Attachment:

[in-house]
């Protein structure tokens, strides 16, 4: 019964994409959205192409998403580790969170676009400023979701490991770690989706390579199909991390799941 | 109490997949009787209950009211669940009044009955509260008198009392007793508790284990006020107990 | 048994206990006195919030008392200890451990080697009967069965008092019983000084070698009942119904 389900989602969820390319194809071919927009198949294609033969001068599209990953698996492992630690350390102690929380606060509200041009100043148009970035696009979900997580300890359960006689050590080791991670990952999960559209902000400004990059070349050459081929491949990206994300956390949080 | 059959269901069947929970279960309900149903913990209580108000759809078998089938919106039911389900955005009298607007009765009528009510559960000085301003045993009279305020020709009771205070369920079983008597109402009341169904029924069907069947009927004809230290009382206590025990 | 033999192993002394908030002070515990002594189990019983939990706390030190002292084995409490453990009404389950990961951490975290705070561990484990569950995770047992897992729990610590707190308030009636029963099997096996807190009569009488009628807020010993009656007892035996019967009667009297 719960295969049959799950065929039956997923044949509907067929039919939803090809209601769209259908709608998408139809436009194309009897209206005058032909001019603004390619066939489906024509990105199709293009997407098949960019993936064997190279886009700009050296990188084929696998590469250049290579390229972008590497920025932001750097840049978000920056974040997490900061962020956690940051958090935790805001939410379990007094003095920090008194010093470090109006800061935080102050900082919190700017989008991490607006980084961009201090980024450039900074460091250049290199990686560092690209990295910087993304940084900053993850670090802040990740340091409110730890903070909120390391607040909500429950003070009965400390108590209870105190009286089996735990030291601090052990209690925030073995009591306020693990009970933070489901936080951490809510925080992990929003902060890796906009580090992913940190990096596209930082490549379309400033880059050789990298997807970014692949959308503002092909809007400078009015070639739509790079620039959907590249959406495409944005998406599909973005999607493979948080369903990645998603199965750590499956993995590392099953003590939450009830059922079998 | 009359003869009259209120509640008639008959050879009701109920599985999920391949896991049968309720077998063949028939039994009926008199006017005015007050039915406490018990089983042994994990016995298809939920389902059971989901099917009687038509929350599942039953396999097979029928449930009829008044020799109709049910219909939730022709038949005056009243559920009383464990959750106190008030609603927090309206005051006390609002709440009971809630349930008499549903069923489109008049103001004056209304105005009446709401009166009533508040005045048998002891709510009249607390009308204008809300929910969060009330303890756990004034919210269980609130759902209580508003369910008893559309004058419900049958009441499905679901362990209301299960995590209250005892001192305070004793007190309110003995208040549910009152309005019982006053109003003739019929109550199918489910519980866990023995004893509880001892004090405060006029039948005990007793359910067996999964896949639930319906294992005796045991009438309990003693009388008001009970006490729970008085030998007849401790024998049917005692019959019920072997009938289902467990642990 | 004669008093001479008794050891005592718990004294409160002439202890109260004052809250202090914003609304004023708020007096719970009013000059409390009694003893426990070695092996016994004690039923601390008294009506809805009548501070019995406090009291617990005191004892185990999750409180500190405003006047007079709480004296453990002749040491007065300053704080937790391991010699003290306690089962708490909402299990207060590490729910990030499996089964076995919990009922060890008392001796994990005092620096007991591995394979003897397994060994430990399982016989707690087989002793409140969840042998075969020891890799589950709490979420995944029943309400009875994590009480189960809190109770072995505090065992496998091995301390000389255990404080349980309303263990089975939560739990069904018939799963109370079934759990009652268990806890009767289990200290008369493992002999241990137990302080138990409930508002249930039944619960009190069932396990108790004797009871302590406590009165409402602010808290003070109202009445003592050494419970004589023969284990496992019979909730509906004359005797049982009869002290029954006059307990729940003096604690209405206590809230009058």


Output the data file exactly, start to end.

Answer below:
[in-house]
């Protein structure tokens, strides 16, 4: 019964994409959205192409998403580790969170676009400023979701490991770690989706390579199909991390799941 | 109490997949009787209950009211669940009044009955509260008198009392007793508790284990006020107990 | 048994206990006195919030008392200890451990080697009967069965008092019983000084070698009942119904 389900989602969820390319194809071919927009198949294609033969001068599209990953698996492992630690350390102690929380606060509200041009100043148009970035696009979900997580300890359960006689050590080791991670990952999960559209902000400004990059070349050459081929491949990206994300956390949080 | 059959269901069947929970279960309900149903913990209580108000759809078998089938919106039911389900955005009298607007009765009528009510559960000085301003045993009279305020020709009771205070369920079983008597109402009341169904029924069907069947009927004809230290009382206590025990 | 033999192993002394908030002070515990002594189990019983939990706390030190002292084995409490453990009404389950990961951490975290705070561990484990569950995770047992897992729990610590707190308030009636029963099997096996807190009569009488009628807020010993009656007892035996019967009667009297 719960295969049959799950065929039956997923044949509907067929039919939803090809209601769209259908709608998408139809436009194309009897209206005058032909001019603004390619066939489906024509990105199709293009997407098949960019993936064997190279886009700009050296990188084929696998590469250049290579390229972008590497920025932001750097840049978000920056974040997490900061962020956690940051958090935790805001939410379990007094003095920090008194010093470090109006800061935080102050900082919190700017989008991490607006980084961009201090980024450039900074460091250049290199990686560092690209990295910087993304940084900053993850670090802040990740340091409110730890903070909120390391607040909500429950003070009965400390108590209870105190009286089996735990030291601090052990209690925030073995009591306020693990009970933070489901936080951490809510925080992990929003902060890796906009580090992913940190990096596209930082490549379309400033880059050789990298997807970014692949959308503002092909809007400078009015070639739509790079620039959907590249959406495409944005998406599909973005999607493979948080369903990645998603199965750590499956993995590392099953003590939450009830059922079998 | 009359003869009259209120509640008639008959050879009701109920599985999920391949896991049968309720077998063949028939039994009926008199006017005015007050039915406490018990089983042994994990016995298809939920389902059971989901099917009687038509929350599942039953396999097979029928449930009829008044020799109709049910219909939730022709038949005056009243559920009383464990959750106190008030609603927090309206005051006390609002709440009971809630349930008499549903069923489109008049103001004056209304105005009446709401009166009533508040005045048998002891709510009249607390009308204008809300929910969060009330303890756990004034919210269980609130759902209580508003369910008893559309004058419900049958009441499905679901362990209301299960995590209250005892001192305070004793007190309110003995208040549910009152309005019982006053109003003739019929109550199918489910519980866990023995004893509880001892004090405060006029039948005990007793359910067996999964896949639930319906294992005796045991009438309990003693009388008001009970006490729970008085030998007849401790024998049917005692019959019920072997009938289902467990642990 | 004669008093001479008794050891005592718990004294409160002439202890109260004052809250202090914003609304004023708020007096719970009013000059409390009694003893426990070695092996016994004690039923601390008294009506809805009548501070019995406090009291617990005191004892185990999750409180500190405003006047007079709480004296453990002749040491007065300053704080937790391991010699003290306690089962708490909402299990207060590490729910990030499996089964076995919990009922060890008392001796994990005092620096007991591995394979003897397994060994430990399982016989707690087989002793409140969840042998075969020891890799589950709490979420995944029943309400009875994590009480189960809190109770072995505090065992496998091995301390000389255990404080349980309303263990089975939560739990069904018939799963109370079934759990009652268990806890009767289990200290008369493992002999241990137990302080138990409930508002249930039944619960009190069932396990108790004797009871302590406590009165409402602010808290003070109202009445003592050494419970004589023969284990496992019979909730509906004359005797049982009869002290029954006059307990729940003096604690209405206590809230009058």